Florida and Texas have reported a combined total of five cases, noting the patients are ‘improving’ from their symptoms.
County officials in Florida have announced “aerial treatments” to kill mosquitoes after malaria was detected in the southern United States for the first time in 20 years.
Noting “increased disease activity in the area”, Sarasota County issued a statement on Tuesday saying it would deploy aeroplanes and trucks overnight to spray pesticides as part of an effort to stem the spread of the mosquito-borne disease.
The move comes a day after the US Centers for Disease Control and Prevention (CDC) issued a health advisory for malaria.
While thousands of cases are reported each year in the US – primarily by travellers returning from abroad – the last time the country had a locally-transmitted outbreak was in 2003, when eight cases were reported in Florida.
The latest cases were likewise identified in Florida, with a cluster of four patients identified in Sarasota County, south of Tampa along the Gulf of Mexico.
A further case was found in Texas’s Cameron County, which is also situated on the Gulf coast. The Texas Department of State Health Services noted that the patient was a local resident who “spent time working outdoors” and had no recent experiences travelling out of state.
The last time Texas reported a local incident of malaria, the agency said, was in 1994.
Though the five patients in Texas and Florida “have received treatment and are improving”, the CDC warned doctors and residents – particularly in warm, mosquito-friendly areas – to be on the lookout for the disease.
“Malaria is a medical emergency and should be treated accordingly,” the CDC said in its health advisory on Monday.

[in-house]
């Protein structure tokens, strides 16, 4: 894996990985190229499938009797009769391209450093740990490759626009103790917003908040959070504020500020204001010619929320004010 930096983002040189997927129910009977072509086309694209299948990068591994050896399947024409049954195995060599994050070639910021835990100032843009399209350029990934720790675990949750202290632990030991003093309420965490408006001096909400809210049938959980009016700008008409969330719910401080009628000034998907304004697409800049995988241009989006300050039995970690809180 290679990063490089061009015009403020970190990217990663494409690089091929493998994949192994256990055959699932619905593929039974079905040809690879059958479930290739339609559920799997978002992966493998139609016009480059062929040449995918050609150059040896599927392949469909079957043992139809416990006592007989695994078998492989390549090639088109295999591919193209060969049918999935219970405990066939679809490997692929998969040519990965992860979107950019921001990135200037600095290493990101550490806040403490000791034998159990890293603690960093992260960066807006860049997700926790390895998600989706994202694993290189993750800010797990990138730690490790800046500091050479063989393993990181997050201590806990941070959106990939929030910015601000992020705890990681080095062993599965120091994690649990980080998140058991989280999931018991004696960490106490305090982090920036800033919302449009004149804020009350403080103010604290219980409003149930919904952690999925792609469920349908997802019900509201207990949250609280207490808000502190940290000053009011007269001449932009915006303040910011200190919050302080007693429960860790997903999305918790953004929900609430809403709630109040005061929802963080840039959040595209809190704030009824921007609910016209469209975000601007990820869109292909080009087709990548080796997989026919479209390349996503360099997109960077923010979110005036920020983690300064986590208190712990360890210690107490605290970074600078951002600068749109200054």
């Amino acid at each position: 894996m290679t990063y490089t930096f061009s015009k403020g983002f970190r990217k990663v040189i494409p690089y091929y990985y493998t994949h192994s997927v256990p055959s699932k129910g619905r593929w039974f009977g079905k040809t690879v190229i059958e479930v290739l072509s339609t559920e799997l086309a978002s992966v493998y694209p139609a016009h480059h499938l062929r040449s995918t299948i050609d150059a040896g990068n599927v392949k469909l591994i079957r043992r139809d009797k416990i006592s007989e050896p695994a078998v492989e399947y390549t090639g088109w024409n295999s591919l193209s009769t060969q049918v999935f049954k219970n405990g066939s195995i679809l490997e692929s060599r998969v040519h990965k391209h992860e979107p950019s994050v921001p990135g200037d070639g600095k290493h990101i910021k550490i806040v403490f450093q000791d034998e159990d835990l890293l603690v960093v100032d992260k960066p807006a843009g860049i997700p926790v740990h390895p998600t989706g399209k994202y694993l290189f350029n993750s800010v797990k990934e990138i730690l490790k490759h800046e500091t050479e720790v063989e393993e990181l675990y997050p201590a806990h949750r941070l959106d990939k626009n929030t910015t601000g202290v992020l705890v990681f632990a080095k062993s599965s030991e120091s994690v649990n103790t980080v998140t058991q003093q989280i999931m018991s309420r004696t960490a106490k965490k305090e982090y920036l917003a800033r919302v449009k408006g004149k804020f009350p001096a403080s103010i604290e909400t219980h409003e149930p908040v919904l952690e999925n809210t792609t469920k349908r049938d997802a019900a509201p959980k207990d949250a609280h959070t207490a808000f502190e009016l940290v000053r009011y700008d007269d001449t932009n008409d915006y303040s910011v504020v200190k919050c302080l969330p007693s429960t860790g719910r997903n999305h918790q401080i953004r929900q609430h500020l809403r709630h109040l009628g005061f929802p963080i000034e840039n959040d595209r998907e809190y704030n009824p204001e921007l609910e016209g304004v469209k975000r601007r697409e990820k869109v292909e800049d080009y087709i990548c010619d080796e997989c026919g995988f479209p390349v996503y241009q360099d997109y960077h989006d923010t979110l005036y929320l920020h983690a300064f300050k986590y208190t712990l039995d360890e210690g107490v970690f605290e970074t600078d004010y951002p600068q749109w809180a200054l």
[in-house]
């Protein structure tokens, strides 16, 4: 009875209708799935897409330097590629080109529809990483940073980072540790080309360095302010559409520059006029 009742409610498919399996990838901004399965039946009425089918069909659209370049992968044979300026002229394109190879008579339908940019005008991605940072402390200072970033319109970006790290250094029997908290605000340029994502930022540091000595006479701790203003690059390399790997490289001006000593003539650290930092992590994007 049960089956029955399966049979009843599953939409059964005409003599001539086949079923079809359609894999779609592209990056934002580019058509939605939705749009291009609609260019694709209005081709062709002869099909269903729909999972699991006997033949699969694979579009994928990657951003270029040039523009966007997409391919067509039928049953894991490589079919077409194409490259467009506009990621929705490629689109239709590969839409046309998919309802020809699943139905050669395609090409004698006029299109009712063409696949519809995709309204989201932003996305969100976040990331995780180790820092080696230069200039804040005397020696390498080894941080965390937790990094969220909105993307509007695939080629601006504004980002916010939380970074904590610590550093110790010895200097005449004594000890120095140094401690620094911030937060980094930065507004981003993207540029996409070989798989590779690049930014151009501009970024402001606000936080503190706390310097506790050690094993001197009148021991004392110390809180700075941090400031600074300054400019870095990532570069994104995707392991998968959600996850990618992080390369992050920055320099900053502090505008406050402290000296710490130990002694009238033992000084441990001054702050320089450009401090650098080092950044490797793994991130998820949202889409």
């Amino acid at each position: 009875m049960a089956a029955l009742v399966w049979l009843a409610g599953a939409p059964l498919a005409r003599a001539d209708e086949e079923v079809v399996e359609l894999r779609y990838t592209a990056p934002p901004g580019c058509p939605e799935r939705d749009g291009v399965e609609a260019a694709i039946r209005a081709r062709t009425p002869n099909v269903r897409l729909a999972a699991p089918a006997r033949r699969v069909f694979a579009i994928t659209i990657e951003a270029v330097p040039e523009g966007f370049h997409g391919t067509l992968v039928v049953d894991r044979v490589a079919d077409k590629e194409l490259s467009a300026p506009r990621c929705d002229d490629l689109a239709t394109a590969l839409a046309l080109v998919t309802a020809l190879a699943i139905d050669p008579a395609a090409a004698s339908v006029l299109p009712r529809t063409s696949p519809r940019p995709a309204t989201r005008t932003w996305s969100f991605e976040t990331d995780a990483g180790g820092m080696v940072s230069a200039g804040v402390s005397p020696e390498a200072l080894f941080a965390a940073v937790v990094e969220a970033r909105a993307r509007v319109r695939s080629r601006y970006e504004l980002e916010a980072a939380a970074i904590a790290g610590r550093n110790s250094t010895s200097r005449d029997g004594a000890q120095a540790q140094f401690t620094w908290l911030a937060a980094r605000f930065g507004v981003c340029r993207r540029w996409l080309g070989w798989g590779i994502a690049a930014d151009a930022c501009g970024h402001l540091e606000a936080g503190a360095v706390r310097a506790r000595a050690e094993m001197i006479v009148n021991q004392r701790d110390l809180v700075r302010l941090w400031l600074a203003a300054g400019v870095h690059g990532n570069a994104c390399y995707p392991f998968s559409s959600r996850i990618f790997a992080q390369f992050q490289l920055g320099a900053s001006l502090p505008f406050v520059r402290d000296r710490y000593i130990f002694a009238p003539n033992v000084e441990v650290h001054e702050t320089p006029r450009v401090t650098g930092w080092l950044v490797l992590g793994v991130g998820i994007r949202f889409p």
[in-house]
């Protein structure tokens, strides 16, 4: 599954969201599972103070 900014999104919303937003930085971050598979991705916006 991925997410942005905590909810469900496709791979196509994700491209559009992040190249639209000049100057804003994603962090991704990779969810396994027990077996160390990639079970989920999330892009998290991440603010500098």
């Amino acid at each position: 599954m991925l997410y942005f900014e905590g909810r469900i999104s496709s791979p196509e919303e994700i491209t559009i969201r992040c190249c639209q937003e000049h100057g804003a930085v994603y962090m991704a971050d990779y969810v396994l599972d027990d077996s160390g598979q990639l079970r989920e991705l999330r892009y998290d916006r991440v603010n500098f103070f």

A potentially life-threatening disease, malaria is primarily spread through bites from the female Anopheles mosquito, which can carry Plasmodium parasites.
An infected bite can lead to fevers and chills in the mildest form of the disease but in severe cases, patients can experience convulsions, laboured breathing, abnormal bleeding and jaundice.
Before the coronavirus pandemic, the US documented approximately 2,000 cases of “travel-related” malaria per year. Only 300 were severe.
The first confirmed case in the US this year was announced on May 26. As with the Texas case, the Florida Department of Health explained that the patient had “spent extensive time outdoors” and called on residents to use mosquito repellent or wear long sleeves.
Summer in the US coincides with the rainy season for many southern states, which generally stretches from May through October. Mosquitoes can breed in the warm, standing water left behind after downpours.
Experts fear climate change may exacerbate the spread of mosquitoes and with them, diseases typically associated with warmer areas.
The World Health Organization estimates there were 247 million cases of malaria in 2021, more than half of which occurred in four African countries: Nigeria, the Democratic Republic of the Congo (DRC), Tanzania and Niger.
Of that year’s cases, 619,000 people died from the disease.